Far right Conservatism has become a cult, and Rush Limbaugh is its leader.
By definition, a cult is a group or sect bound together by adoration of the same thing, person, ideal, etc.
A cult promises you redemption. It tells you that if you do what it says, and as it believes, you will be protected from the evil people that are out to get you and the rest of society.
A cult purges the non-believers. And it actively tries to vilify all those who are not part of the cult, saying that they're doomed and destined to go to hell.
So how did Limbaugh become the leader of such a large, and influential, cult?
Like with any cult, the power that Limbaugh has over his flock as grown over time.
Right wing radio started out in conflict with mainstream society, and outside of mainstream politics.
What was once a little cult guided by Limbaugh has transformed into a massive cult that today has enveloped much of the Conservative movement.
So how did this transformation occur?
Well, like cult leaders do, Limbaugh offered up a theatrical flair, and accompanied that with a marketing genius.
He offered his followers redemption. He offered them protection from what he told them they should fear – liberals and feminists. He demanded ideological purity, and absolute devotion to the ideology of far-right "conservative" corporatism. And he vilified all those who didn't see things his way.
Limbaugh then managed to convince his followers that faith in his word was more important than facts. No matter what everyone else said, if Rush said it, it must be true. Only information that supports Limbaugh's positions can be believed, and everything else is just lies.
Since his first successes, he's been followed by a succession of other right-wing cult leaders, from Glenn Beck to Mark Levin to Alex Jones.
Which brings us to today.
Rush Limbaugh and the rest of the right-wing talk radio cult have conjured up such a large following that they're helping the Koch Brothers drive the polarization within the Republican Party, and within America's political discourse.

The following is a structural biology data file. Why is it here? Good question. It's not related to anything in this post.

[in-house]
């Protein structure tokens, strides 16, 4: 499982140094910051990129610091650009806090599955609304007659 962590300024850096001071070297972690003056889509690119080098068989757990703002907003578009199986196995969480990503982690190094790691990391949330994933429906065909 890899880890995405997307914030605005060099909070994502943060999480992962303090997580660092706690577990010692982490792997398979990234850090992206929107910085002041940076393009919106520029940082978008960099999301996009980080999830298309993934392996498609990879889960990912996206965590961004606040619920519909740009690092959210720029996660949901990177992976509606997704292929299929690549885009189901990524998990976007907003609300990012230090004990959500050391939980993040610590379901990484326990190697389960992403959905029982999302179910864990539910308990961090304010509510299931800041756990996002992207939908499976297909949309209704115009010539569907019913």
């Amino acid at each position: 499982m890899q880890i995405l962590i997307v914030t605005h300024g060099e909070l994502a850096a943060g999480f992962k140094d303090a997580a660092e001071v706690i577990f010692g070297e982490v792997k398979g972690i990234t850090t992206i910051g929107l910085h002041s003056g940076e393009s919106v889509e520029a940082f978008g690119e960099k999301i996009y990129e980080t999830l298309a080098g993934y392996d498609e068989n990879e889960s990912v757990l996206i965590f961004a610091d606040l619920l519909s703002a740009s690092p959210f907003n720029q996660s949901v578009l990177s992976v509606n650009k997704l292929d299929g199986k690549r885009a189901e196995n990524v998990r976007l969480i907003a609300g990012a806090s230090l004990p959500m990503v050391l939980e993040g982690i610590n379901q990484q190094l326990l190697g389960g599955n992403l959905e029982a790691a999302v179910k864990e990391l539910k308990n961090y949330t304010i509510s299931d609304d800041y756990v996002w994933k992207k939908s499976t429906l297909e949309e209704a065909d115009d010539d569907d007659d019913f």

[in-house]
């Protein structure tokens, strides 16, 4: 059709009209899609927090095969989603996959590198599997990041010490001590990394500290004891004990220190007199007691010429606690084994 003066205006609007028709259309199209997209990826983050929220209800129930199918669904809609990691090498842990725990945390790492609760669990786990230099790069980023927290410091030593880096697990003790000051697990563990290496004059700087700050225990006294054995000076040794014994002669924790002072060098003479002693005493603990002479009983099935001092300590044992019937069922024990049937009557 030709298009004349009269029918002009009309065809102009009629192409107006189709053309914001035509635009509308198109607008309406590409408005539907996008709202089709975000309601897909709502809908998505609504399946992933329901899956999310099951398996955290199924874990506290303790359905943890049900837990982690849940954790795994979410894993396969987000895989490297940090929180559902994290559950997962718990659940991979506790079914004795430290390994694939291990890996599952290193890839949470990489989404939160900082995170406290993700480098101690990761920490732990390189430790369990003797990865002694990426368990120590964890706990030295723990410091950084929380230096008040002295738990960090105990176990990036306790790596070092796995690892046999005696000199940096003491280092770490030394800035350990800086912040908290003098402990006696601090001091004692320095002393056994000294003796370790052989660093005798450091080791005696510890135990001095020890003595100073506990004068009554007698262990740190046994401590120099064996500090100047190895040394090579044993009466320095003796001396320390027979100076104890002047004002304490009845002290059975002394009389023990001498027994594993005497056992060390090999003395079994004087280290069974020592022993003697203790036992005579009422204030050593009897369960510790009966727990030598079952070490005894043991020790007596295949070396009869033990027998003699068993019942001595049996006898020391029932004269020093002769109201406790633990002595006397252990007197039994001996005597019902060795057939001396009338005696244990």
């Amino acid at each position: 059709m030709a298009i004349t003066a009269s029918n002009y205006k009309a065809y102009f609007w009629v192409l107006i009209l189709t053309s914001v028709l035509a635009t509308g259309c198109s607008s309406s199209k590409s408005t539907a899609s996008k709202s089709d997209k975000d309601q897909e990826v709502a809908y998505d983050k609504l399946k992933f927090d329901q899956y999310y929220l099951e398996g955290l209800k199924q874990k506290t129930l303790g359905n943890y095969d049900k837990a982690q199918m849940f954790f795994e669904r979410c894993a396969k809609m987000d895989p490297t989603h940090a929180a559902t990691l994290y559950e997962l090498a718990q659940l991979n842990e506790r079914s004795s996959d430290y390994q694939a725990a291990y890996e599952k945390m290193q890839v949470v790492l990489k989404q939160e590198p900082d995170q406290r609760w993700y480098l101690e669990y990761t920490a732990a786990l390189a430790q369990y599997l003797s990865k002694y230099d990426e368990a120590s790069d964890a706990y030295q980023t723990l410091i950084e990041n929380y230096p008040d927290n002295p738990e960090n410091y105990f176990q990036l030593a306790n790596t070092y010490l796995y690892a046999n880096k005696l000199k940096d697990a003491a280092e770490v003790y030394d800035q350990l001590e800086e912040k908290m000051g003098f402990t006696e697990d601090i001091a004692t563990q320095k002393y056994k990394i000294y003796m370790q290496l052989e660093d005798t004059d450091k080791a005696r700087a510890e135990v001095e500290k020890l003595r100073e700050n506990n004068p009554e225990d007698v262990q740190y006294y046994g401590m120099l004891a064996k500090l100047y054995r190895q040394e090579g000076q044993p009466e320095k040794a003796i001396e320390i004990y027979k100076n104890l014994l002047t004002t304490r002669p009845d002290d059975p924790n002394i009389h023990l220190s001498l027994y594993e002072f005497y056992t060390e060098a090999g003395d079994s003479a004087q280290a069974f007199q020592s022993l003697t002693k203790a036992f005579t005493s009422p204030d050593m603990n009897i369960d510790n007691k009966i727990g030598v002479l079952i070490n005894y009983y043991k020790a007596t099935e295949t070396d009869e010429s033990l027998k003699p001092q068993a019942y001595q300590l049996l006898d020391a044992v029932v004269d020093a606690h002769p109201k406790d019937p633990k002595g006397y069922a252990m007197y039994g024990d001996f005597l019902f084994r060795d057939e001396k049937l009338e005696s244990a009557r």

Ironically, so says Frank Luntz, a top Republican consultant and campaign guru.
Earlier this week, Luntz told a group of college students at the University of Pennsylvania that Limbaugh and his fellow right-wing talk-radio cult leaders are "problematic" for the Republican Party because they're responsible for the stark polarization within the party.
In a secret recording of his comments, Luntz can be heard saying that, "And they get great ratings, and they drive the message, and it's really problematic. And this is not on the Democratic side. It's only on the Republican side...[inaudible]. [Democrats have] got every other source of news on their side. And so that is a lot of what's driving it. If you take—Marco Rubio's getting his ass kicked. Who's my Rubio fan here? We talked about it. He's getting destroyed! By Mark Levin, by Rush Limbaugh, and a few others. He's trying to find a legitimate, long-term effective solution to immigration that isn't the traditional Republican approach, and talk radio is killing him. That's what's causing this thing underneath. And too many politicians in Washington are playing coy."
Basically, Luntz was saying that the right-wing media and its cult following are not serving the national political debate and not helping the Republican Party widen its appeal beyond its declining base of aging boomer cultists.
But no matter what Luntz says, Limbaugh and the rest of his right-wing media pals will continue to rally their followers, and continue to vilify those who dare think otherwise.
They will continue to paint President Obama as America's anti-hero, using terms like "socialist" and "Muslim" to further scare their cult followers into seeing things their way.
The good news is that there are still some semblances of a normal, and non-cult media in America.
Unlike the right-wing media, real media – and even progressive media – is not cult-like. It talks about ideas that are widely accepted (social safety net, clean environment, nondiscrimination, a solid middle class), and that are not in conflict with the rest of society.
It's not based on fear or faith. It's based on facts. And it respects other beliefs and ideas, instead of vilifying them.
And perhaps, most importantly, real media doesn't fear or hate our government, and certainly doesn't suggest we should be armed and ready to attack our own government.
Sadly, that cult is coming dangerously close to having complete control over the Republican Party and much of the political discourse in our country.
Thankfully, people are waking up and recognizing the far right-wing media for what it is: a cult.